Thursday, July 31, 2008

Bound to Cover Just a Little More Ground

And now a word from our Director of Operations, Dean James:

San Francisco makes me happy. Really, it does. Very much. It forces some issues to the surface very easily, takes some of the effort away, if you will, in the best possible way. You want to be the restaurant that sources locally, organically, sustainably, or any other word that ends in –ly. Well, do it. It’s right in front of you. Accessibility like few other places on earth, it seems, a climate that’s favorable to just about anything you want to grow. I’ve been so infatuated with those cities or regions where it’s a lot harder to get the ‘good stuff’ onto a menu, and how much harder they work to get it, and they do get it. It’s brilliant, really, and must make for an amazing amount of self-satisfaction. I’m jealous. Here at the pub, we pick up a phone or drive down the street, we can get it. Whenever. I like that way too.

I simplify the process, of course. Anyway, what is sustainable or organic, after all? It can be quite subjective, as it turns out. Sustainability connects the systems of human economy (production, distribution, etc.) to the systems of human ecology (agriculture, fishing etc.) and measures environmental impact, among other things. Environmental impact, as we know, can be a screwy science, depending on who’s doing the research and who’s paying for the research. And then you inevitably bump up against the fact that 7 billion people on one planet is probably not good, in and of itself not sustainable. Growth rates are spiking dramatically upward, but organic food still accounts for only 2% of all food sales worldwide. Organic certification is a murky process, and varies from country to country. World grain supply is down to some of the lowest levels ever, as demand raises the price of food and for us, beer too. For every new farmer, another one goes down, either permanently or to the all too lucrative cash crop. Just ask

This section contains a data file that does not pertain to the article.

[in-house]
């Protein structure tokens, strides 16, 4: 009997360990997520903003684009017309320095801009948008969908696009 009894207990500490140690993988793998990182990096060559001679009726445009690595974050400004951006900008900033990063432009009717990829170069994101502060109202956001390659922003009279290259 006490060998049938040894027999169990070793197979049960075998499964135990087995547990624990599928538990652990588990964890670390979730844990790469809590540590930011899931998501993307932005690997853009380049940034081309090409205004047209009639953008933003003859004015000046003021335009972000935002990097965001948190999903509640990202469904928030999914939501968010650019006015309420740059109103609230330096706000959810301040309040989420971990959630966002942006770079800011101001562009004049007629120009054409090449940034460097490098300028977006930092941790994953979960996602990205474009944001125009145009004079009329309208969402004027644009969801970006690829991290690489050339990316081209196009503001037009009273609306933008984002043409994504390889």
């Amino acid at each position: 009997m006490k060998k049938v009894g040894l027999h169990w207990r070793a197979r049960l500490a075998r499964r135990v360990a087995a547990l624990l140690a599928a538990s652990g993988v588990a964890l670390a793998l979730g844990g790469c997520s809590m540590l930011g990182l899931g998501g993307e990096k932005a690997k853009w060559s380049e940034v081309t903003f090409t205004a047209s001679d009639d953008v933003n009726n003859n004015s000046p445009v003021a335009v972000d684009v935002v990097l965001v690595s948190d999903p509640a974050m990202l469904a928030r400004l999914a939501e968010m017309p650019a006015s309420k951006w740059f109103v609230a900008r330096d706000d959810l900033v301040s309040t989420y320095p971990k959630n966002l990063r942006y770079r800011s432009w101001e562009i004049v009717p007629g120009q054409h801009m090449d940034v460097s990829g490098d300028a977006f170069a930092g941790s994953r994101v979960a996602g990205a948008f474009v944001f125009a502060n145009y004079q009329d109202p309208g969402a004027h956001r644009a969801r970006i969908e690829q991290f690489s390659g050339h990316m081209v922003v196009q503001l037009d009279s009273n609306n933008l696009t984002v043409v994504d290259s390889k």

Michael Pollen about corn.  And spinach scared everybody a few years back, and tomatoes have done it again this year. How can you really trust food?

I’m being a total downer, sorry. It’s not all that bad. The individual is starting to care about what goes in his/her mouth. And that is a measure of victory right there. The old manifesto “know your farmer, know your food” is as prescient as ever, and the comforting figure of Alice Waters looms large over the current restaurant industry, connecting the farm to the table with a chain that hopefully never gets broken. And seeing as you are reading this, the message can continue to grow at that exponential rate, everyone plays a part in spreading it. Magnolia acts the message because everyone here believes it, or else it would never work. So in the spirit of things, here’s five things I’m really into right now:

• Slow Food
Those people rock. As Slow Food Nation aims to overtake San Francisco this Labor Day Weekend, do yourself a favor and check out the event itself and the mothership site. As catchphrases go, Good, Clean and Fair is a pretty good one. 

• Heidrun Meadery
Few people seem to love honey more than Gordon Hull, who runs the Heidrun Meadery in Arcata, way up at the top of California. And we love the product here at Magnolia. Mead, or wine made from honey, if you’re not into the whole brevity thing, would give beer and wine a run for their money in the which-came-first debate. And the history is not lost on him. Do yourself a favor and